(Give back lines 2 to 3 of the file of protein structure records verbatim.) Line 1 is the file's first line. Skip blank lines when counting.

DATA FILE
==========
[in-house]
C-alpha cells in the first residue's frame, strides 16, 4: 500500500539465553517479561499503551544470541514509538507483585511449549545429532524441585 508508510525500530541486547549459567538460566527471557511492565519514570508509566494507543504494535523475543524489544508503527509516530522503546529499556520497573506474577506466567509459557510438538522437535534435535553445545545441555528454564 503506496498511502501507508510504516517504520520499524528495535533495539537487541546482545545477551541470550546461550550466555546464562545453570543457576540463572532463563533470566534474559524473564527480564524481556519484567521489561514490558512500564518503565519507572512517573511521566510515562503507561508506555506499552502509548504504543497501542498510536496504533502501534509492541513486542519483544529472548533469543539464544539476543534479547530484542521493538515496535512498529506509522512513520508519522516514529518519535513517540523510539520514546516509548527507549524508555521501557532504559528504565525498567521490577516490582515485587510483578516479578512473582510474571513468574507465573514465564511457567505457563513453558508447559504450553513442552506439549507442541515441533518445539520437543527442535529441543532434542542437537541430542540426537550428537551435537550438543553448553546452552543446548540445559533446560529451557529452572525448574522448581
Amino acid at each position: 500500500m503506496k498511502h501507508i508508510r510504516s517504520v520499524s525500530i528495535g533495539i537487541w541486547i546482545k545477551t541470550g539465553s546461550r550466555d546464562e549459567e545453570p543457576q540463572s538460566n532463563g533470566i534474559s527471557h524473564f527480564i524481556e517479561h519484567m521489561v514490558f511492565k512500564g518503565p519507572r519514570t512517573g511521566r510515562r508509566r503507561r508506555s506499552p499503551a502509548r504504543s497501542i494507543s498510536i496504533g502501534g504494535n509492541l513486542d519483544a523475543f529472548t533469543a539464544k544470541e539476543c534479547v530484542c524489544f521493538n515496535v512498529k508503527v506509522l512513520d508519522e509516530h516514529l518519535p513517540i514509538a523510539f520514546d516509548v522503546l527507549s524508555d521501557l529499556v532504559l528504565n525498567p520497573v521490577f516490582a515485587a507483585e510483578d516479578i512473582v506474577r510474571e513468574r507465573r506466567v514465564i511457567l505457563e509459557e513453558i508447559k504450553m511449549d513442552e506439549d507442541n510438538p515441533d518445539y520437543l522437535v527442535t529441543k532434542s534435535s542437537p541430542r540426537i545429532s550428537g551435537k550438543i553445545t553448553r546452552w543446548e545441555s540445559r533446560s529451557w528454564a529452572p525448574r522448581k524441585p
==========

C-alpha cells in the first residue's frame, strides 16, 4: 500500500539465553517479561499503551544470541514509538507483585511449549545429532524441585 508508510525500530541486547549459567538460566527471557511492565519514570508509566494507543504494535523475543524489544508503527509516530522503546529499556520497573506474577506466567509459557510438538522437535534435535553445545545441555528454564 503506496498511502501507508510504516517504520520499524528495535533495539537487541546482545545477551541470550546461550550466555546464562545453570543457576540463572532463563533470566534474559524473564527480564524481556519484567521489561514490558512500564518503565519507572512517573511521566510515562503507561508506555506499552502509548504504543497501542498510536496504533502501534509492541513486542519483544529472548533469543539464544539476543534479547530484542521493538515496535512498529506509522512513520508519522516514529518519535513517540523510539520514546516509548527507549524508555521501557532504559528504565525498567521490577516490582515485587510483578516479578512473582510474571513468574507465573514465564511457567505457563513453558508447559504450553513442552506439549507442541515441533518445539520437543527442535529441543532434542542437537541430542540426537550428537551435537550438543553448553546452552543446548540445559533446560529451557529452572525448574522448581
Amino acid at each position: 500500500m503506496k498511502h501507508i508508510r510504516s517504520v520499524s525500530i528495535g533495539i537487541w541486547i546482545k545477551t541470550g539465553s546461550r550466555d546464562e549459567e545453570p543457576q540463572s538460566n532463563g533470566i534474559s527471557h524473564f527480564i524481556e517479561h519484567m521489561v514490558f511492565k512500564g518503565p519507572r519514570t512517573g511521566r510515562r508509566r503507561r508506555s506499552p499503551a502509548r504504543s497501542i494507543s498510536i496504533g502501534g504494535n509492541l513486542d519483544a523475543f529472548t533469543a539464544k544470541e539476543c534479547v530484542c524489544f521493538n515496535v512498529k508503527v506509522l512513520d508519522e509516530h516514529l518519535p513517540i514509538a523510539f520514546d516509548v522503546l527507549s524508555d521501557l529499556v532504559l528504565n525498567p520497573v521490577f516490582a515485587a507483585e510483578d516479578i512473582v506474577r510474571e513468574r507465573r506466567v514465564i511457567l505457563e509459557e513453558i508447559k504450553m511449549d513442552e506439549d507442541n510438538p515441533d518445539y520437543l522437535v527442535t529441543k532434542s534435535s542437537p541430542r540426537i545429532s550428537g551435537k550438543i553445545t553448553r546452552w543446548e545441555s540445559r533446560s529451557w528454564a529452572p525448574r522448581k524441585p